Kate arranged a series of discussions for me with numerous scientists and town managers by which I might learn about their work as they focus on the ravages of climate change upon the environment, be it on land or on the ocean. Each interview was an invaluable contribution to a sort-of personal graduate-level seminar with every bit of information becoming wound into a fabric imprinted with patterns and images not yet in focus. How was I going to translate reams of data and experiences into musical notes — and to what end?


The answer came as a result of the multiple outreach visits we also made to middle school classes before I had written one note of the piece. We spoke to the students about climate science and the process of composing a new symphonic work. Towards the end of each session, I posed the question, “What would you, as the next generation, like the final message of this piece to be?” Across the board, it became clear the students wished the piece could inspire hope for their generation and future generations. This understanding became the basis for the message sung by the children as an anthem in the final moments of the work: “Hope begins with Truth.” In other words, accept the science and future generations might have a fighting chance against the rapidly encroaching disaster before us.

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Climate change and the crisis that is unfolding is the single biggest threat to human life on earth, yet we are only just starting to really grapple with the vast impact it will have. Scientists have been studying the impact of climate change since 1938, and have known of it as a theory since the 1850s. Even though the science itself is long-settled, this is a deep challenge for the global community: climate change has not (until recently) been recognized by the public as an existential threat in the same way that other threats like smallpox, the ozone hole, and even the ongoing COVID-19 pandemic have been.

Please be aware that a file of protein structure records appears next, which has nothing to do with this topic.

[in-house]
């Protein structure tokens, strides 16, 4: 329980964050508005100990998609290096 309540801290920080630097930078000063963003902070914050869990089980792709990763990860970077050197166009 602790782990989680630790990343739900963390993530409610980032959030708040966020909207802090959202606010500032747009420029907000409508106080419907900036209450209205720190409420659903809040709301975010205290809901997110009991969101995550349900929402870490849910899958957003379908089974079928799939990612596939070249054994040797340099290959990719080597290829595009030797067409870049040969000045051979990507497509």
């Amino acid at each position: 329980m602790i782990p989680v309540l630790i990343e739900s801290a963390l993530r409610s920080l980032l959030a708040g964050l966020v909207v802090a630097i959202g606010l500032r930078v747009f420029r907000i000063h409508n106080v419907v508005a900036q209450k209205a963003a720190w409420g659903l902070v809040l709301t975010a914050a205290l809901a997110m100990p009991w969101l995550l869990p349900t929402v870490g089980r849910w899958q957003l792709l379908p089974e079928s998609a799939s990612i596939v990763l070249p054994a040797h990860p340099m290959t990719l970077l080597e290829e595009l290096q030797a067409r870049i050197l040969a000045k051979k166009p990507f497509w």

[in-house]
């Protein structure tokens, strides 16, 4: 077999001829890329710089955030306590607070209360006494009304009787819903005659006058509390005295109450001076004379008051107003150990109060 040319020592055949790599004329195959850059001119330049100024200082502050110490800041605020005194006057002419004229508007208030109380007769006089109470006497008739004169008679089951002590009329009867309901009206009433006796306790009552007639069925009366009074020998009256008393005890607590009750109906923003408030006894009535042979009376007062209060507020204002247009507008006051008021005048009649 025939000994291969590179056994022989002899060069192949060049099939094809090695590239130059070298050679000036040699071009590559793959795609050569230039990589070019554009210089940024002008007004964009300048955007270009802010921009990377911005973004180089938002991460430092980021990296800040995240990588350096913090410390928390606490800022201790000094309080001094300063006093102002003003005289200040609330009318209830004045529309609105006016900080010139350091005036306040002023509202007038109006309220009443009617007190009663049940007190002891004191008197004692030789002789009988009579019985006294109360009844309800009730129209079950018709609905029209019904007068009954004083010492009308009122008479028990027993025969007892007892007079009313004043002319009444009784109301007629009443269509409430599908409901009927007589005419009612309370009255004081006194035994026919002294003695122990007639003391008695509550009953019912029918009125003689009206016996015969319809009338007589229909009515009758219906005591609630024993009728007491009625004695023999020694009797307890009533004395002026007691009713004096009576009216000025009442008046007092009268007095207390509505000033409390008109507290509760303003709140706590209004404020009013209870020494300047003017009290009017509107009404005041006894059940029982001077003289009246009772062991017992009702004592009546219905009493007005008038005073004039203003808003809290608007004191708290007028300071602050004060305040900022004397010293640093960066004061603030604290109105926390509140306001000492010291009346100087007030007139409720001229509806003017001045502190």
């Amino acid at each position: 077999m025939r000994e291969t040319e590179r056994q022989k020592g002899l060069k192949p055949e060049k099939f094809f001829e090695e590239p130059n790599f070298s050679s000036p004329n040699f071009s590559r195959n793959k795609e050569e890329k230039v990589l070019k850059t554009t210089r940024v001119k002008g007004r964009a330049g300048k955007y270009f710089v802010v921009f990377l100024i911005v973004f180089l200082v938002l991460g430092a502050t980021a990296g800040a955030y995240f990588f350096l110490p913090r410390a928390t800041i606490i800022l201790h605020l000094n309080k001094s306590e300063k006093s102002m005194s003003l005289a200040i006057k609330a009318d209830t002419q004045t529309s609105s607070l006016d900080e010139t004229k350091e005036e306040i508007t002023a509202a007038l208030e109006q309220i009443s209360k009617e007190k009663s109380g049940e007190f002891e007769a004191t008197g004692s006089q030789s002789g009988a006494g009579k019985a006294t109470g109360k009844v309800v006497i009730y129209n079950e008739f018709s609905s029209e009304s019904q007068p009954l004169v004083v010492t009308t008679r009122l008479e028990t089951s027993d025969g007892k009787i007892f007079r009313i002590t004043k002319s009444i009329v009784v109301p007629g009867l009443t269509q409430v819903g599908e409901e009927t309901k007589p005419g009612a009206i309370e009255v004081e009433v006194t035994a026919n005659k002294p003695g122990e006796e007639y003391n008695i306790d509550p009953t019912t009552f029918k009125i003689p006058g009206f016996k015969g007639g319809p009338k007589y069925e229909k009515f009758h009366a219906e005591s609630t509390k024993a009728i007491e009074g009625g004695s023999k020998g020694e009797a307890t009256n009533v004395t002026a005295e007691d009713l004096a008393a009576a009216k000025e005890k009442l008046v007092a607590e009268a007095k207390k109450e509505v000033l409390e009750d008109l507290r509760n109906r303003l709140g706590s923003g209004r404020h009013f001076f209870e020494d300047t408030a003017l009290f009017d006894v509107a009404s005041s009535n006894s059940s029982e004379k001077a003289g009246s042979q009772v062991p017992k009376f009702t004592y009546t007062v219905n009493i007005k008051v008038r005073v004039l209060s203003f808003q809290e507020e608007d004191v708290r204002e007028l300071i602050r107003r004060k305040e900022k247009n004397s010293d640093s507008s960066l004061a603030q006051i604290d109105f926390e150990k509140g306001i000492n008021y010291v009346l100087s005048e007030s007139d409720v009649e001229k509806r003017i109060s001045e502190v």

As part of The Warming Sea event, we will be providing our audience with actions that they can do now to address the climate crisis. These actions, relying on research and curated by experts, will include both individual and systemic actions that are necessary to help address the climate crisis now. In addition to providing information for the headliner audience, the MSF will be reaching out to our international network of public science events with a programming package that they can use and build off of to present a similar program in their community. Richman and the BSO will reach out to their nationwide network of orchestras and musicians with the same programming package. We hope to have at least two other partner groups signed up/interested in performing The Warming Sea package within a year following the world premiere.